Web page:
Two weeks ago I decided to walk every day. I had taken 2 walks every day while I was dog sitting, so 1 daily walk seemed reasonable. My health has been improving, and I know I need to keep pushing myself, within reason. So I set a goal of 1 walk each day, 6 days per week. So far I haven’t quite managed it, but I’ve walked 5 days out of each week, so I figure that’s a good start. I’ll have to try harder to get it up to 6.

On this quiet, rainy, sleeting, slushy day, I didn’t have anyplace to be. No medical appointments or plans with friends. I’d pushed myself to run errands yesterday so that I could avoid today’s traffic, crowds, and lousy weather. I’d succeeded, but I knew I should still walk. I needed to take that walk. I did need to go to the post office. I could wait until Friday, but why wait?

I haven’t been counting my regular walking towards my goal. I want these walks to be in addition to what I usually do. They don’t have to be long, but they should be at least 2 blocks each way if I can manage it. So the trip to the post office doesn’t really count. It’s a walk I would take anyway, and it’s very short – just a block away. But something is better than nothing.
As I walked to the post office I decided it should count. Not because of the sleet bouncing off my umbrella. Not because of the cold whipping my face. But because of the slush under my feet. I walked slowly and deliberately. I focused on my gait, my posture, my limbs and joints. I was as careful as I could be. I knew that slipping and falling could be no big deal, or it could be disastrous. The walk was probably 12 or 15 minutes round trip because I was walking so slowly, so carefully. I held my breath, then had to remember to breath. I felt my ankle turn on some uneven sidewalk that wasn’t visible beneath the snow, and I was thankfully I didn’t injure myself. I felt my foot slip slightly, but I regained my balance.
With every step, I was nervous. But I was also proud of myself. The easy thing would have been to stay home. That also would have been the isolating thing. I needed to be out. I needed fresh air. I needed to see other people. I needed to feel that I wasn’t trapped. And I needed to know that I could keep up with my exercise if I tried hard enough.
There will be enough days that I won’t be able to take my walks. I will be in too much pain, have too much fatigue, or have some other ailment. I will have to choose between taking a walk and buying groceries, which is what happened yesterday. I will have to skip most of the summer, due to my heat sensitivity. So I’m very glad that today, at least, I took that walk. It wasn’t easy, and it wasn’t perfect, but I did it.

This never happened: When healthcare is about health

November 24, 2014

We (society) throw around the term “healthcare” a lot in political debates, media, and daily life. We use it to mean all care related to our health, but that’s not what “healthcare” really is.

Occasionally, though, someone flouts convention and choose to focus on actual health. I forget how rare this is until I 11-24-2014 10-18-13 PMregister my own surprise when it happens. Today was one of those days.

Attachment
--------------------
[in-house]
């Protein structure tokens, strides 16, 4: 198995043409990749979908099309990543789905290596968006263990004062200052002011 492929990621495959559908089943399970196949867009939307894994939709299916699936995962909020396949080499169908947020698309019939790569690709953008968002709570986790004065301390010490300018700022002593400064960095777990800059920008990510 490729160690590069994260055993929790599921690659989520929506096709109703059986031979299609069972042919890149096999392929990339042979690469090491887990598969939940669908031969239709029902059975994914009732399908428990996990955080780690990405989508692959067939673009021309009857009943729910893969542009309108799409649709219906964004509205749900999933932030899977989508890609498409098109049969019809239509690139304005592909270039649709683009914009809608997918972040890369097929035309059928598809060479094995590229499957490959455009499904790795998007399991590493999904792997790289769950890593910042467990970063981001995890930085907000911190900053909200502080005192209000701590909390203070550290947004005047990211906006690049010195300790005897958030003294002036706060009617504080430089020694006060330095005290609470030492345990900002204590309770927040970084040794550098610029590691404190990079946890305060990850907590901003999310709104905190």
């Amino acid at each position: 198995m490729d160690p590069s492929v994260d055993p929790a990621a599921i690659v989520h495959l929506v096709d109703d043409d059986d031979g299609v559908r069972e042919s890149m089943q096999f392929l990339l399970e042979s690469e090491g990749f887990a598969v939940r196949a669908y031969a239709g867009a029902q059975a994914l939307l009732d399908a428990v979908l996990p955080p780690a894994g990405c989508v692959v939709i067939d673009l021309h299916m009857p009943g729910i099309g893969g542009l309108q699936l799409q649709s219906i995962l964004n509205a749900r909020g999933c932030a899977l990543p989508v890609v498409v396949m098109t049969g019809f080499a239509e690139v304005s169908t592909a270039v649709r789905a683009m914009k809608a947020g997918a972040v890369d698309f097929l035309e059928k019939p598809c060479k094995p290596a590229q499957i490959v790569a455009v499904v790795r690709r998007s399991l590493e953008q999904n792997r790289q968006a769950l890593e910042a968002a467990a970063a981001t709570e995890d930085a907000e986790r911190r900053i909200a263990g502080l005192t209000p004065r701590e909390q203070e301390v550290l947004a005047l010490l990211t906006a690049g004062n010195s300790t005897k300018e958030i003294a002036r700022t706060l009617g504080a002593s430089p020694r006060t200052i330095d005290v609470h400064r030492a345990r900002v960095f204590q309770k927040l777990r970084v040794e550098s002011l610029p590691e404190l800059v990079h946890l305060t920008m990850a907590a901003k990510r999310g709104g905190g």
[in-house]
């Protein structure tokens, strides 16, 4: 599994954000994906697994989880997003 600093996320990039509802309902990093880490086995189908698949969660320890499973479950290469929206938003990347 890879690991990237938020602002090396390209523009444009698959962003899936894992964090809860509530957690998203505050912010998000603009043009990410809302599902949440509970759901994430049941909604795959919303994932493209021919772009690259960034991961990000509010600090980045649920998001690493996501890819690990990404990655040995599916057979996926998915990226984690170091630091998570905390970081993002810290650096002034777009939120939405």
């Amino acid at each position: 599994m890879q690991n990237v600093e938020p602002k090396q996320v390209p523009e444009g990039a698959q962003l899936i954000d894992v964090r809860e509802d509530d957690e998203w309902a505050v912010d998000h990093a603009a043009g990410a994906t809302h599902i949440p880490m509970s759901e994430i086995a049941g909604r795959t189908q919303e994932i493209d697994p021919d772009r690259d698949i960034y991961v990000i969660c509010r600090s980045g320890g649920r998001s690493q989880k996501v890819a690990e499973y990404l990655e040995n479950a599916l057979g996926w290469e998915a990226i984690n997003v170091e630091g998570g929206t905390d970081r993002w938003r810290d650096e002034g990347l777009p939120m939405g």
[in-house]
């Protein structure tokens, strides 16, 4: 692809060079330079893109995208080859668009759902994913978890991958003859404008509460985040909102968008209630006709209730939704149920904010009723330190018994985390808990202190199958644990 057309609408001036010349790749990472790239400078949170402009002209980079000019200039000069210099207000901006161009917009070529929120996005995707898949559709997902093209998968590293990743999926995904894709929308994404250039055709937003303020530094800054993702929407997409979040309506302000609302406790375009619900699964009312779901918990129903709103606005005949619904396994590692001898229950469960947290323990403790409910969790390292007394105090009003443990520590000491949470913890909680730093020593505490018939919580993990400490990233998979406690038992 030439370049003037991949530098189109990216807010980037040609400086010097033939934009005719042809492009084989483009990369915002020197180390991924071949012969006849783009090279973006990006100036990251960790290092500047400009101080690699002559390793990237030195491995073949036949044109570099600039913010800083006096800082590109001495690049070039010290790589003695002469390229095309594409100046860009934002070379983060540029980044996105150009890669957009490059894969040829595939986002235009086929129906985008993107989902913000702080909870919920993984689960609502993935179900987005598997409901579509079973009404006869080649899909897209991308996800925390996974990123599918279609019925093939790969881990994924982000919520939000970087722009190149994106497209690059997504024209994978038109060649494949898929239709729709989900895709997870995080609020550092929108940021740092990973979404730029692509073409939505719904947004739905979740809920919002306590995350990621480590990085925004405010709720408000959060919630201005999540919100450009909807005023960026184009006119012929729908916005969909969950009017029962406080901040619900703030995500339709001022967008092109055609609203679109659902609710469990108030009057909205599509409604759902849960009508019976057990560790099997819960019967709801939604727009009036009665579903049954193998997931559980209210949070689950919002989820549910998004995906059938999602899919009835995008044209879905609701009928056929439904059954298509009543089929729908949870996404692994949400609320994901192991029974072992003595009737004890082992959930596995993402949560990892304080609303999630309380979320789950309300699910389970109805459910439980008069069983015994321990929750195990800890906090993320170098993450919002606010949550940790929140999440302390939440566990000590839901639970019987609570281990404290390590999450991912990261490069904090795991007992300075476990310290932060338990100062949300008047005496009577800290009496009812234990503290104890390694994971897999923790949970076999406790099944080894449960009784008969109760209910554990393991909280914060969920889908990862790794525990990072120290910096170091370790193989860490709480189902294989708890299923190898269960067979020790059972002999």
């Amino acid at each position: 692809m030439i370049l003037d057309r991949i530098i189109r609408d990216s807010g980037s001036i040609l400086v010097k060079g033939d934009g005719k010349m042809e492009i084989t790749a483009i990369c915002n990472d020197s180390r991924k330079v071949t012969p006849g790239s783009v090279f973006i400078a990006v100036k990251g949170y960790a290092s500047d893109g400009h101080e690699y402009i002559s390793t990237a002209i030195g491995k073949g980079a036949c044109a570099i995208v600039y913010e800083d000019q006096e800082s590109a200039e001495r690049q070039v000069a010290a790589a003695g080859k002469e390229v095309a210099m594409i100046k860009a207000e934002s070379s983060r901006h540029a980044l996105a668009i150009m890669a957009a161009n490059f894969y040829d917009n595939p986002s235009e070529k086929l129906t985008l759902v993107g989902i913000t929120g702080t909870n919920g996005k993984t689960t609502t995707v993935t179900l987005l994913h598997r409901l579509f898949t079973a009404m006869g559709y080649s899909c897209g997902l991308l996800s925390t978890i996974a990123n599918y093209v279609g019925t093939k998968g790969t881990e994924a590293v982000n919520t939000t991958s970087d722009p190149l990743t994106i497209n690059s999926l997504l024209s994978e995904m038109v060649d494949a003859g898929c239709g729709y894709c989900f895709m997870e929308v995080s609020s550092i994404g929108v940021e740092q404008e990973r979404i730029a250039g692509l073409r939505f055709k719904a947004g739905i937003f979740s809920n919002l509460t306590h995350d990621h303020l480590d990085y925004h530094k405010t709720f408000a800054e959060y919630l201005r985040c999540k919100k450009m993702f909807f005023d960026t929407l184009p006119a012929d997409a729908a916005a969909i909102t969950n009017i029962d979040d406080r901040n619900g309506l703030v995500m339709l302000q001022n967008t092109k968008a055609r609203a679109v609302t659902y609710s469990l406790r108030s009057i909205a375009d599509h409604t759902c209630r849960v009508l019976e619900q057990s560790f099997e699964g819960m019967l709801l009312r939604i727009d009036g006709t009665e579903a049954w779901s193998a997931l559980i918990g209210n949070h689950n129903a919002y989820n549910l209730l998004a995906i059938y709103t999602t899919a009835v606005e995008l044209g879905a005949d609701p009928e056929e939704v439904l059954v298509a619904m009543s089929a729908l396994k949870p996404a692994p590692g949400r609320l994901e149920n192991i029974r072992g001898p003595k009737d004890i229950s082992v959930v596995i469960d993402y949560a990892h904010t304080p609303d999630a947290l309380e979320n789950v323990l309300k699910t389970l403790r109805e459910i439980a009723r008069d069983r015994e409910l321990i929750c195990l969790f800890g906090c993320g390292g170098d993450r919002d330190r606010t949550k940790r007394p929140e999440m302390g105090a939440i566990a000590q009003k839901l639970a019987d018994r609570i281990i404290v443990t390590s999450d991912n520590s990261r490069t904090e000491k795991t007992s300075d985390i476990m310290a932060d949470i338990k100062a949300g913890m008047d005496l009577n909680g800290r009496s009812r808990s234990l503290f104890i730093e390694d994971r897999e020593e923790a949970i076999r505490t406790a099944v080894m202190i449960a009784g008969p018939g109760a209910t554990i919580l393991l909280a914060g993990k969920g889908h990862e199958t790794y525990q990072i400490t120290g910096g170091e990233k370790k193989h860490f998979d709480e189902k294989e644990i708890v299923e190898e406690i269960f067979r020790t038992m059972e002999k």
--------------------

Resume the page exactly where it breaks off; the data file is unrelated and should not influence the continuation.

I’ve been having trouble adjusting to my new CPAP setup. The doctor suggested I get fitted for a different type of mask. The CPAP company has a guy, C, who handles this. I met with him for my original mask fitting. He came to my house to set up the CPAP the first time around. He came out to fix the CPAP when I had problems. He came back with the new setup last month. And today I saw him for another mask fitting. We greeted each other like old friends.

C showed me my two options and explained how they worked. He took his time, as if he had no other appointments. He answered every question. He never rushed me or made me feel bad for asking so many questions. Isn’t that how it should always be. But it isn’t.

I chose a new mask, excited, as always, at the prospect of improved sleep. C rummaged through a drawer, searching for the right type and size, and pulled out a new mask. He ripped open the bag, and I commented on how I didn’t expect to walk out with a new mask. He said, “This never happened,” and I grinned and agreed. It wasn’t the first time someone in the medical field had said that to me when giving me proper healthcare, and I doubt it will be the last.

The insurance coverage of a CPAP is incredibly complicated, but at best they replace the mask and tubing once every three months. The filter only gets replaced every 6 months, I think, and the machine should last for several years. I figured I was 6 weeks away from qualifying from a new mask. I asked C about that, and he explained that this never happened, and that he’d submit the paperwork next month, when the insurance would cover it. I suppose I’ll have to make this mask last longer than it should so that my supply schedule will line up with the insurance paperwork. But for now, I’m just so excited to try out the new mask tonight!

C knows his job. He knows what boundaries he can push. That’s clear. But he also clearly wants to help patients. He didn’t have to give me that mask. He gets nothing in return, except the knowledge that he’s helping me. So why did he do it?

No, that’s the wrong question. The question is, why doesn’t everyone else do it?

Nope, wrong again. The real question is, why is it necessary to do it? Why must someone break the rules to provide good healthcare? Why doesn’t our system focus on health as a top priority?

If our system focused on health, a new CPAP mask for me would be covered. So would many other things. I began to list them here, but why bother? We know what they are. I’ve discussed them so many times before. And they aren’t the point, at least not individually. It isn’t simply about what’s paid for, but an attitude. I would like medical appointments that aren’t rushed, doctors who don’t have to worry about malpractice suits at every turn, and practitioners to consult with their colleagues on every case to be sure that nothing is missed. I want to see a system where the goal of every examination, test, treatment, and discussion is optimizing the patient’s health.

Because what’s healthcare, if it’s not about optimizing health?